“As a teenager I was an Arts student at heart; I have always been passionate about writing and language but I didn’t expect to be analysing these aspects from a social cognitive perspective for a PhD.”
As an undergraduate at the University of Otago, Helen Owen took a mixture of psychology honours, French and linguistics papers. She also worked as a Youthline phone counsellor and trainer, where her psychology learning took a more practical, hands-on approach. However, by her fourth year of study, she was focussed on her psychology honours’ degree, which she completed in 2011 with first class honours. As part of her dissertation under Professor Jamin Halberstadt’s supervision, she examined the negative impact of increased verbosity in older adults on their ability to detect and conceal lies in their speech.
“I wanted to further explore the relationship between language complexity and perceived honesty, but based on a holistic analysis of personality, rather than an analysis of the specific words used when someone is telling a lie versus a truth. So, I was pleased to continue researching with Jamin in the Social Cognition Lab and particularly excited to be awarded a University of Otago Doctoral Scholarship in 2012.”
As part of her PhD research, Helen ran several creative writing experiments in which participants were given specific instructions to simplify or enhance their language on a social or educational topic of their choice. Using the latest online software, they recruited several hundred native English-speaking participants to read a story and make judgements about the writer, such as likeability and honesty, and the readability of the statement.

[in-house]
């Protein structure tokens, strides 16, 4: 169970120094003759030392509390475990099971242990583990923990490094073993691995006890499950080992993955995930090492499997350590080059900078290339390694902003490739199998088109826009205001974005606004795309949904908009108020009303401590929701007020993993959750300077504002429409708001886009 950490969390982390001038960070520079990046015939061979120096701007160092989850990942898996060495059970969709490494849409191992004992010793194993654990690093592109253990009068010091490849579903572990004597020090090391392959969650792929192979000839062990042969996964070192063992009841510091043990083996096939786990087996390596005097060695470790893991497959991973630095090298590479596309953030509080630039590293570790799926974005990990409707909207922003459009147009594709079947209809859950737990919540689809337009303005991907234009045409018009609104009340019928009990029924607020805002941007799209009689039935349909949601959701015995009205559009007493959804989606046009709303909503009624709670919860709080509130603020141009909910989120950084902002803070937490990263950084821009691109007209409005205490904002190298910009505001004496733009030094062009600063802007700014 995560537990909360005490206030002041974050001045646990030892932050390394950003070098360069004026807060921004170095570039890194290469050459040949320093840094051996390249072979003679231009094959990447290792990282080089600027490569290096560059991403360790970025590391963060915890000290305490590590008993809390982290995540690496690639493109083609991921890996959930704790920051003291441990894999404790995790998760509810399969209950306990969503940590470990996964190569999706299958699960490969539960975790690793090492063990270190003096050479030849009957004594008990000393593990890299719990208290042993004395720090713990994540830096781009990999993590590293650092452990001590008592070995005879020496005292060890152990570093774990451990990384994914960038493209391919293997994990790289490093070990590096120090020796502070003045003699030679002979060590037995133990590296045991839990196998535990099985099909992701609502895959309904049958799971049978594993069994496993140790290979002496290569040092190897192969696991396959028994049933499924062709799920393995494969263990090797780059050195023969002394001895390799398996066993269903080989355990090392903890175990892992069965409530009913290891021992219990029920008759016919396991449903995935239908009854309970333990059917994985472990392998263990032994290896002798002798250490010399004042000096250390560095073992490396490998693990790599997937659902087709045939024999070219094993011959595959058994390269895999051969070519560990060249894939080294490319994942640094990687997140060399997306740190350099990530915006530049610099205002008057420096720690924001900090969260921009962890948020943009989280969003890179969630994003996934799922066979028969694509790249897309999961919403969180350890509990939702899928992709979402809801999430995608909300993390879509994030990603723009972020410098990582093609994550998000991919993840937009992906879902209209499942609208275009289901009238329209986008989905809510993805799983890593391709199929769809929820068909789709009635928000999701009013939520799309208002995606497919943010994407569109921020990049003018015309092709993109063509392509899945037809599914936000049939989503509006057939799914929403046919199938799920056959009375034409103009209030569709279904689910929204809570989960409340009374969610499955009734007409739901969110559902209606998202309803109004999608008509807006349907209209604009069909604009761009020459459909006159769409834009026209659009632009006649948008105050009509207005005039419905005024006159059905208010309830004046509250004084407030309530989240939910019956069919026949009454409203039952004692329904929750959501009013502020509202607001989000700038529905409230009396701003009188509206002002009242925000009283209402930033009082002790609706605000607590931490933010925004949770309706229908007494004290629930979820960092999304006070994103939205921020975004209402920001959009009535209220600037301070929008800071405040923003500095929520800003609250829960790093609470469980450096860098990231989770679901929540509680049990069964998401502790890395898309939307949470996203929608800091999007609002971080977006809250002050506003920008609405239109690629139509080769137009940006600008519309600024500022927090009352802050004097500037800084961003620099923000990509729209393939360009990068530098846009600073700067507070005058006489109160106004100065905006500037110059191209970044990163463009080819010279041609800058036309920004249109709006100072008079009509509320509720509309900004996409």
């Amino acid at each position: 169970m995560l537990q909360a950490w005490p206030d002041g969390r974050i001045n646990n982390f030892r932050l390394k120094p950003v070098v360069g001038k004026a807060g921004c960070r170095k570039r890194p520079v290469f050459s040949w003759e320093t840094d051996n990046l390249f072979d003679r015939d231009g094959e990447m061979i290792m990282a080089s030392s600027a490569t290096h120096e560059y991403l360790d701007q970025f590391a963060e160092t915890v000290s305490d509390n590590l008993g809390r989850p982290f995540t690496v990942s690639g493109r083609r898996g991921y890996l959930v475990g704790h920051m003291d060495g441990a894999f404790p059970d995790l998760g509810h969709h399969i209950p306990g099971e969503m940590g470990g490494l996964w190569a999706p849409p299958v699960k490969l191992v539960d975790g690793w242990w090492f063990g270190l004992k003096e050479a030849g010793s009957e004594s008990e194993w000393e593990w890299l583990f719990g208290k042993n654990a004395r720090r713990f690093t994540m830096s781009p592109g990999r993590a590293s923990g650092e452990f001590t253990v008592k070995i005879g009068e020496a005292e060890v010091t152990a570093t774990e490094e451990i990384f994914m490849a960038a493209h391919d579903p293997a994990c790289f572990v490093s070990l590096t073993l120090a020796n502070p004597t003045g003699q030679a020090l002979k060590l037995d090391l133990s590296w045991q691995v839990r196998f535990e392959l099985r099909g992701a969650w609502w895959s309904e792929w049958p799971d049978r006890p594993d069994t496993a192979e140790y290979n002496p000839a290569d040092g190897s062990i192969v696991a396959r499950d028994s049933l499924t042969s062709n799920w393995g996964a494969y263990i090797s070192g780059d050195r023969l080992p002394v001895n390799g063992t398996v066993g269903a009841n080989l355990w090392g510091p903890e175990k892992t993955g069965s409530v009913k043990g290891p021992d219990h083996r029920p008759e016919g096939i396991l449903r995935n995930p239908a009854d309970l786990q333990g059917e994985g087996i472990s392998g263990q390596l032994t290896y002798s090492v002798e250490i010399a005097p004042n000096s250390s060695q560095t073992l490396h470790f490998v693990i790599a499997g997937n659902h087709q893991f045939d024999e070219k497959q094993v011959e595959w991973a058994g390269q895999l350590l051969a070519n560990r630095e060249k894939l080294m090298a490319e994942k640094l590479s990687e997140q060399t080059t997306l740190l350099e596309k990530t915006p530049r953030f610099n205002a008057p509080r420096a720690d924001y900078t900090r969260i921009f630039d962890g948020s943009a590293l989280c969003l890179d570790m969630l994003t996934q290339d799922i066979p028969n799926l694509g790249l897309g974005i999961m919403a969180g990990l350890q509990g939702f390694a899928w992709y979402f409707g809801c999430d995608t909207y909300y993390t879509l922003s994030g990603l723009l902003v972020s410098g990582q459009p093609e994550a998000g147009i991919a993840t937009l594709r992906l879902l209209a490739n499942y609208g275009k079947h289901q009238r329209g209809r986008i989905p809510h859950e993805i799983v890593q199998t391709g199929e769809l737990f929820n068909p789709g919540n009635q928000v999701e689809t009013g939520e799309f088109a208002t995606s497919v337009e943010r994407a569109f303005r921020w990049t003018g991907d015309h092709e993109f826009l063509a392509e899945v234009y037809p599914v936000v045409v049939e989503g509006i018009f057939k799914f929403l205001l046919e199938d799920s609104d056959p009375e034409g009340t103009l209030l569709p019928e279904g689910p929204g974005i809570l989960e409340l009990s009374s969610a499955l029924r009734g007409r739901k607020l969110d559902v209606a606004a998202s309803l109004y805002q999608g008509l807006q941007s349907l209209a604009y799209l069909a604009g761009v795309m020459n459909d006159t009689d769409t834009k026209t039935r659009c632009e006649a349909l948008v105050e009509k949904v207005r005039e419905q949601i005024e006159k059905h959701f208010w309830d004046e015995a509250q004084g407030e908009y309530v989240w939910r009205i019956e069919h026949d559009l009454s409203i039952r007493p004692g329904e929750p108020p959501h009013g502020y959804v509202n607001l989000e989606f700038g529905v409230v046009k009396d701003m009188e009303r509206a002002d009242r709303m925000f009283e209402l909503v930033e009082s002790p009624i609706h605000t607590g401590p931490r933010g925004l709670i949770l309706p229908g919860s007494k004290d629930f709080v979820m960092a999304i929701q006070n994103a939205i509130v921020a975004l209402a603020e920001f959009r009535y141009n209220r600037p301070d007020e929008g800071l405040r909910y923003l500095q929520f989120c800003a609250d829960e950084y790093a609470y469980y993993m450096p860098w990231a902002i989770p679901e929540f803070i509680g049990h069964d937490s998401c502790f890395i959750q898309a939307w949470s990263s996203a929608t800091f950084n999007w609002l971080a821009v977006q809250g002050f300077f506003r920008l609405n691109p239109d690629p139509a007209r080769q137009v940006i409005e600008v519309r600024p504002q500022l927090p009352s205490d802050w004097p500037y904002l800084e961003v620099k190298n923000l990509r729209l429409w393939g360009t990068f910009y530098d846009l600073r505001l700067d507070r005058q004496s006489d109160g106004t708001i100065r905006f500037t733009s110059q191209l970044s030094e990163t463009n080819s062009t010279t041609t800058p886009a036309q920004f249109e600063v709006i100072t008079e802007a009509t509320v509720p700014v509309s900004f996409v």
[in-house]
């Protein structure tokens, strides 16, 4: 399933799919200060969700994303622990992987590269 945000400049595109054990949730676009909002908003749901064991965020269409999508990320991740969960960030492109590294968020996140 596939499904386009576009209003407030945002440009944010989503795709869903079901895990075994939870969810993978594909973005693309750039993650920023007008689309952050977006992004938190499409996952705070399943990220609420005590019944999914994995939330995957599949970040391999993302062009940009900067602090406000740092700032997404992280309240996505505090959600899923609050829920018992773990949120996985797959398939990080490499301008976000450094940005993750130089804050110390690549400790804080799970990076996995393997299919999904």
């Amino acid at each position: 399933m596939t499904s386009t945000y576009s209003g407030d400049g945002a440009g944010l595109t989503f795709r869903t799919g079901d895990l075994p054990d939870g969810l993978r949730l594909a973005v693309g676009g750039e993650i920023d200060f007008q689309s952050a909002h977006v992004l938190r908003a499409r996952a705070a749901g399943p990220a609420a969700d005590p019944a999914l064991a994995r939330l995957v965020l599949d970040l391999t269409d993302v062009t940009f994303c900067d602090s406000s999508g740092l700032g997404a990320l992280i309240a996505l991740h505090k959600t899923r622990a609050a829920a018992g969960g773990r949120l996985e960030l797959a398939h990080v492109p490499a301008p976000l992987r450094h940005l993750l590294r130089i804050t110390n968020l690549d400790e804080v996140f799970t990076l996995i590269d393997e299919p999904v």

“The results were quite staggering and contradicted the widely held misconception that complex, sophisticated language is more professional and enhances credibility. Instead, writers of simple statements were more likely perceived as honest because their writing is fluently processed. The most difficult part of this research was identifying the markers of coherence, cohesion and syntactic complexity that are responsible for fluent processing. These are all aspects of our language that we use subconsciously and are difficult to manipulate in the writing of others. I feel that by actively attending to and modifying their communication style, politicians, professional writers and bloggers can learn much about themselves and how to best engage with their audience. I enjoyed sharing my research and views about this as a guest lecturer in a paper in the English department.”
Working in the Social Cognition Lab has also given Helen opportunities to collaborate on other projects, including fluency and attractiveness of gender and racially ambiguous faces and the relationship between selfie-taking on narcissism.
“I would also recommend to future postgraduates the opportunity of being a lab demonstrator in the department; it’s rewarding, fun and confidence-building” Helen adds.
“Looking back on my PhD journey, it has definitely been one of self-discovery, perseverence, patience, team work, and development of analytical and creative skills that prepare you for the workforce.”
Helen's research has been cited in numerous media outlets including newpaper articles, TV and radio interviews.